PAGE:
Never Answer What Your Current Salary Is In An Interview - Here Is Why

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"What is your current salary" is one of the most common questions you'll be asked in an interview. But you should never answer this question and be ready to accept they might not choose you anymore.

Here is what you can do to deal with this question.

The Reason This Question Is Asked

The reason for this question is pretty simple. Salaries are one of the hugest cost factors for companies, and minimizing those is one of their main goals.

Why should a company pay you 200k if your previous salary was only 120k? Well, that's at least their reasoning. Especially when your previous and future tasks are comparable, why should you magically be worth so much more?

Having a number at hand makes it pretty easy for them to negotiate with you. A little more salary is okay but too much? Nah! If you give them a number, they pretty much got you. They'll be able to determine what to pay you to still be attractive for a job switch, and always have a reason for why they won't pay you more.

How To Deal With This Question

Never. Ever. Answer. This. Question. Period.

And never ever lie about your previous salary. As already said, if you answer this question, they got you, and if they catch you lying, you're done, as well.

Really: Politely deny answering this question.

If they still insist on getting an answer because they "can't go on with the process without an answer" or whatever they come up with, still deny the answer. Better try to circumvent an answer to this question as best as possible.

Better say something like this:

"Sorry, I can't talk about my current salary, but in my current job search, I look for jobs with a salary range of $x.y k and $z.a k, and I think that the experience and knowledge I bring with me is well worth this investment."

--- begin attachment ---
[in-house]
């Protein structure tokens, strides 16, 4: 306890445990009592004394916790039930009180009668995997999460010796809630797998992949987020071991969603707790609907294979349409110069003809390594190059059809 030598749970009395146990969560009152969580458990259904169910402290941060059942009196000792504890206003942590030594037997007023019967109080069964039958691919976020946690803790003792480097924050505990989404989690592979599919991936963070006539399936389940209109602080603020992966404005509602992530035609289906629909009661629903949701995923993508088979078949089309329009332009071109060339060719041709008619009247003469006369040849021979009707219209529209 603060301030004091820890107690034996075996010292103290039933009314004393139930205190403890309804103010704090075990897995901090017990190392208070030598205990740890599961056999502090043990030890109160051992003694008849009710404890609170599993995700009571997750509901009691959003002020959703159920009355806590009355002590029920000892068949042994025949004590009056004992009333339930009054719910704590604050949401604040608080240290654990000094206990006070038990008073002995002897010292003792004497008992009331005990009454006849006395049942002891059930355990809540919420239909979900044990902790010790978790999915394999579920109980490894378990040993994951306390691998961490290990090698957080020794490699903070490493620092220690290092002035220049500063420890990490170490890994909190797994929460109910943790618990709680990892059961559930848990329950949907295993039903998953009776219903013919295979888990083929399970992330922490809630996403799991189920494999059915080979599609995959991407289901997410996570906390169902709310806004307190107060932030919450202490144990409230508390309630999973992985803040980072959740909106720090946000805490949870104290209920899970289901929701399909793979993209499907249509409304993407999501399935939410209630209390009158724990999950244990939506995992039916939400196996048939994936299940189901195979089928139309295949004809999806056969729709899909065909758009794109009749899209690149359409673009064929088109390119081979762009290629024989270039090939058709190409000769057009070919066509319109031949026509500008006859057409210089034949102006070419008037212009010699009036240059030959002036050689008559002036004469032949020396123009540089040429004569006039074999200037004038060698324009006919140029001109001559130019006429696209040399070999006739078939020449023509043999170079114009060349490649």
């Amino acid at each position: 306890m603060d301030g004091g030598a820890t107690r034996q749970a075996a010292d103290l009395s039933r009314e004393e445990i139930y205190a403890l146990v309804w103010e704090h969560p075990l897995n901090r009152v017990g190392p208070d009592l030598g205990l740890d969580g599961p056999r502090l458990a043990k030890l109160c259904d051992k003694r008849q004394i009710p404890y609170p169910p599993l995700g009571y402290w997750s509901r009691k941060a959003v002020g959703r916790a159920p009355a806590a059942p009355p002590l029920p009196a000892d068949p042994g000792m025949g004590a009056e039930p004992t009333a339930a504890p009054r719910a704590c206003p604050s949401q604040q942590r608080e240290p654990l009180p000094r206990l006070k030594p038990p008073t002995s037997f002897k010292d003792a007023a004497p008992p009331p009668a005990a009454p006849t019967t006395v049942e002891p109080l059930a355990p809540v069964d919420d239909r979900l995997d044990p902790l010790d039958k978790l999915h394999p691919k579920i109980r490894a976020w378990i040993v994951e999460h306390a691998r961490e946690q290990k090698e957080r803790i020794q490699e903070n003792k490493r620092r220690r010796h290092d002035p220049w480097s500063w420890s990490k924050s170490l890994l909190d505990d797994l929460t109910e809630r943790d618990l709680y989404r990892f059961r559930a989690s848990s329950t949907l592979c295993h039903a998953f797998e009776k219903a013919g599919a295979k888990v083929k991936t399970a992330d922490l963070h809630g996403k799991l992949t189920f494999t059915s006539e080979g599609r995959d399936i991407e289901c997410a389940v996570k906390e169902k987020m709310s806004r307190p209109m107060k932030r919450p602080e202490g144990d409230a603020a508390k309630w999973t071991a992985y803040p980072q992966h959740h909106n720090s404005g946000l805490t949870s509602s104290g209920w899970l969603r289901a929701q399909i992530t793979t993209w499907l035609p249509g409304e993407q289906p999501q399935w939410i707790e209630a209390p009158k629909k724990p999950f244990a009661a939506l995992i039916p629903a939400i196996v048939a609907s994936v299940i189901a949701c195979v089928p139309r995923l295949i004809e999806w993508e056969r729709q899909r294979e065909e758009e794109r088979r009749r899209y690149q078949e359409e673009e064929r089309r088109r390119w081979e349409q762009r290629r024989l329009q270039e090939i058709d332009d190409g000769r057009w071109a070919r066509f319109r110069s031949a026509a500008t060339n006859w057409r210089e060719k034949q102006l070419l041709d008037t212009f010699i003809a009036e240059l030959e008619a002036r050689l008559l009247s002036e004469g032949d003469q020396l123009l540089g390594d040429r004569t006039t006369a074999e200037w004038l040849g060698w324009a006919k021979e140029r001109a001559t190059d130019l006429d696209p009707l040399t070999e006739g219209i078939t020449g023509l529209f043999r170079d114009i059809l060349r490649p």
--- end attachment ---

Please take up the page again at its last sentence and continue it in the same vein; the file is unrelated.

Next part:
And if you haven't talked about a salary range already, feel free to add: "Does this position provide a salary range that is close to my expectations?".

If the company can't accept you not answering: Be ready to drop out of the process!

It's better to get paid what you deserve and could fairly negotiate for than to accept being underpaid greatly because you simply made the mistake of making your current salary transparent.

Conclusion

This one question is one of the most important ones in an interview, as it can have such a large impact.

In my opinion, it's a huge mistake to ever answer this question as it gives too much power to your potential future employer, and takes away a lot of your own power.

You won't be able to negotiate for what you're really worth after answering it. Circumvention of this question does, however, often work. It may sometimes not, but then ask yourself: "Is this really a company I want to work for?".

Before You Leave

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